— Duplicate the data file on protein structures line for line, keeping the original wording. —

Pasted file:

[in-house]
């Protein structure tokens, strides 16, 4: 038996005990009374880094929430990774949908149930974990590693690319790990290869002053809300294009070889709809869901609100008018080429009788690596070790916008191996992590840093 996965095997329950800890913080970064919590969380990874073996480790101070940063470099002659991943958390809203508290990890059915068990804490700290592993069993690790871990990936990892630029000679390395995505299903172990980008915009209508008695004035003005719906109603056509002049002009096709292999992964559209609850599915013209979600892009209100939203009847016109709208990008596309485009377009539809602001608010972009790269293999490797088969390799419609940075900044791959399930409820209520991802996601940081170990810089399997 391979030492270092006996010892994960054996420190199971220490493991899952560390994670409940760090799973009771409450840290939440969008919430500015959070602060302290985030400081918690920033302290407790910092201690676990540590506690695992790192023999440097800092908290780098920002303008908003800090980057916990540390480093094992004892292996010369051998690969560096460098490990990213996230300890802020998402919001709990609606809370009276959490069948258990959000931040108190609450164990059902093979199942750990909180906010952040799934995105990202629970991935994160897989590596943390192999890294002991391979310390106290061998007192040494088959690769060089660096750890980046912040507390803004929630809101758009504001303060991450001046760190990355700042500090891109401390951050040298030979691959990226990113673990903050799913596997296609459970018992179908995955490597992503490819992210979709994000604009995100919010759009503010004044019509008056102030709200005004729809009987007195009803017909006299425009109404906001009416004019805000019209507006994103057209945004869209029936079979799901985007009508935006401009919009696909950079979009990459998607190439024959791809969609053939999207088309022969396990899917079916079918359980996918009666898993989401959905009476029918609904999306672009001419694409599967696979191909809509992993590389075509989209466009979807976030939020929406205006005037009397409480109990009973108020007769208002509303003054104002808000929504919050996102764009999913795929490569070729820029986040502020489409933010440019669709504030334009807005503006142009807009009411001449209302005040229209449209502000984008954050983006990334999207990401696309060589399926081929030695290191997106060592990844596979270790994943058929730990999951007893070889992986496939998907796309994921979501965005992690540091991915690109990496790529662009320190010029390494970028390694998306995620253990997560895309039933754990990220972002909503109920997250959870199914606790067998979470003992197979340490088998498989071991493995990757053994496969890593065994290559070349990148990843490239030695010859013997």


[in-house]
């Protein structure tokens, strides 16, 4: 038996005990009374880094929430990774949908149930974990590693690319790990290869002053809300294009070889709809869901609100008018080429009788690596070790916008191996992590840093 996965095997329950800890913080970064919590969380990874073996480790101070940063470099002659991943958390809203508290990890059915068990804490700290592993069993690790871990990936990892630029000679390395995505299903172990980008915009209508008695004035003005719906109603056509002049002009096709292999992964559209609850599915013209979600892009209100939203009847016109709208990008596309485009377009539809602001608010972009790269293999490797088969390799419609940075900044791959399930409820209520991802996601940081170990810089399997 391979030492270092006996010892994960054996420190199971220490493991899952560390994670409940760090799973009771409450840290939440969008919430500015959070602060302290985030400081918690920033302290407790910092201690676990540590506690695992790192023999440097800092908290780098920002303008908003800090980057916990540390480093094992004892292996010369051998690969560096460098490990990213996230300890802020998402919001709990609606809370009276959490069948258990959000931040108190609450164990059902093979199942750990909180906010952040799934995105990202629970991935994160897989590596943390192999890294002991391979310390106290061998007192040494088959690769060089660096750890980046912040507390803004929630809101758009504001303060991450001046760190990355700042500090891109401390951050040298030979691959990226990113673990903050799913596997296609459970018992179908995955490597992503490819992210979709994000604009995100919010759009503010004044019509008056102030709200005004729809009987007195009803017909006299425009109404906001009416004019805000019209507006994103057209945004869209029936079979799901985007009508935006401009919009696909950079979009990459998607190439024959791809969609053939999207088309022969396990899917079916079918359980996918009666898993989401959905009476029918609904999306672009001419694409599967696979191909809509992993590389075509989209466009979807976030939020929406205006005037009397409480109990009973108020007769208002509303003054104002808000929504919050996102764009999913795929490569070729820029986040502020489409933010440019669709504030334009807005503006142009807009009411001449209302005040229209449209502000984008954050983006990334999207990401696309060589399926081929030695290191997106060592990844596979270790994943058929730990999951007893070889992986496939998907796309994921979501965005992690540091991915690109990496790529662009320190010029390494970028390694998306995620253990997560895309039933754990990220972002909503109920997250959870199914606790067998979470003992197979340490088998498989071991493995990757053994496969890593065994290559070349990148990843490239030695010859013997």